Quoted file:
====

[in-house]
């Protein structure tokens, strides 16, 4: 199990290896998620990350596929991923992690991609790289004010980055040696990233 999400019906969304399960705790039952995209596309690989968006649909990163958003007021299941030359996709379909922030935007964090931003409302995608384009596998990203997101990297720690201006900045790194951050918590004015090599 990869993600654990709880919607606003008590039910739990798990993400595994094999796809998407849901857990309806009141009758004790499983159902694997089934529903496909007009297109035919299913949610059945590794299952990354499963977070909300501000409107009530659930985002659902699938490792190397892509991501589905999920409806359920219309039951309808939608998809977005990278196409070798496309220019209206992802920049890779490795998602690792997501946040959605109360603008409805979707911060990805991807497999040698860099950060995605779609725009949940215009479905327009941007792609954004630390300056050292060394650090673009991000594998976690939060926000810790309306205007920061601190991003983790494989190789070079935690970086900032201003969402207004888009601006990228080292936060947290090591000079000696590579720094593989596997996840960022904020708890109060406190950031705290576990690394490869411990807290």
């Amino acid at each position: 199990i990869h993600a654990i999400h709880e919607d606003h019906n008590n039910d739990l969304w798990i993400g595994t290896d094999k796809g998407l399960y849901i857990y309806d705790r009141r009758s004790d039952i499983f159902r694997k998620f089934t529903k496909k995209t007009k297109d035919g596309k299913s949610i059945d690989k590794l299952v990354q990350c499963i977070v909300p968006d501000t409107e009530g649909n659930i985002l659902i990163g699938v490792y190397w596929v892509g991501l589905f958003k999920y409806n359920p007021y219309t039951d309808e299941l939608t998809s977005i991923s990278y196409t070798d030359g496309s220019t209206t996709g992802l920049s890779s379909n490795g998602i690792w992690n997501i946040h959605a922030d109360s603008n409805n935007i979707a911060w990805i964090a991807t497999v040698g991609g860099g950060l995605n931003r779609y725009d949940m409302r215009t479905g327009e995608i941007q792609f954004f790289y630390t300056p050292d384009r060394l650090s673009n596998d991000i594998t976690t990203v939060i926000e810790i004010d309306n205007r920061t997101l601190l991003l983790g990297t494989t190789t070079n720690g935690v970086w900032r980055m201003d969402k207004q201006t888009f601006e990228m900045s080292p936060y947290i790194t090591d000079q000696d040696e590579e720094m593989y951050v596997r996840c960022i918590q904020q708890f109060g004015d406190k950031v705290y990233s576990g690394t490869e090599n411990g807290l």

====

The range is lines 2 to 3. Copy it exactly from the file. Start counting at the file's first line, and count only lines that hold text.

């Protein structure tokens, strides 16, 4: 199990290896998620990350596929991923992690991609790289004010980055040696990233 999400019906969304399960705790039952995209596309690989968006649909990163958003007021299941030359996709379909922030935007964090931003409302995608384009596998990203997101990297720690201006900045790194951050918590004015090599 990869993600654990709880919607606003008590039910739990798990993400595994094999796809998407849901857990309806009141009758004790499983159902694997089934529903496909007009297109035919299913949610059945590794299952990354499963977070909300501000409107009530659930985002659902699938490792190397892509991501589905999920409806359920219309039951309808939608998809977005990278196409070798496309220019209206992802920049890779490795998602690792997501946040959605109360603008409805979707911060990805991807497999040698860099950060995605779609725009949940215009479905327009941007792609954004630390300056050292060394650090673009991000594998976690939060926000810790309306205007920061601190991003983790494989190789070079935690970086900032201003969402207004888009601006990228080292936060947290090591000079000696590579720094593989596997996840960022904020708890109060406190950031705290576990690394490869411990807290």
């Amino acid at each position: 199990i990869h993600a654990i999400h709880e919607d606003h019906n008590n039910d739990l969304w798990i993400g595994t290896d094999k796809g998407l399960y849901i857990y309806d705790r009141r009758s004790d039952i499983f159902r694997k998620f089934t529903k496909k995209t007009k297109d035919g596309k299913s949610i059945d690989k590794l299952v990354q990350c499963i977070v909300p968006d501000t409107e009530g649909n659930i985002l659902i990163g699938v490792y190397w596929v892509g991501l589905f958003k999920y409806n359920p007021y219309t039951d309808e299941l939608t998809s977005i991923s990278y196409t070798d030359g496309s220019t209206t996709g992802l920049s890779s379909n490795g998602i690792w992690n997501i946040h959605a922030d109360s603008n409805n935007i979707a911060w990805i964090a991807t497999v040698g991609g860099g950060l995605n931003r779609y725009d949940m409302r215009t479905g327009e995608i941007q792609f954004f790289y630390t300056p050292d384009r060394l650090s673009n596998d991000i594998t976690t990203v939060i926000e810790i004010d309306n205007r920061t997101l601190l991003l983790g990297t494989t190789t070079n720690g935690v970086w900032r980055m201003d969402k207004q201006t888009f601006e990228m900045s080292p936060y947290i790194t090591d000079q000696d040696e590579e720094m593989y951050v596997r996840c960022i918590q904020q708890f109060g004015d406190k950031v705290y990233s576990g690394t490869e090599n411990g807290l």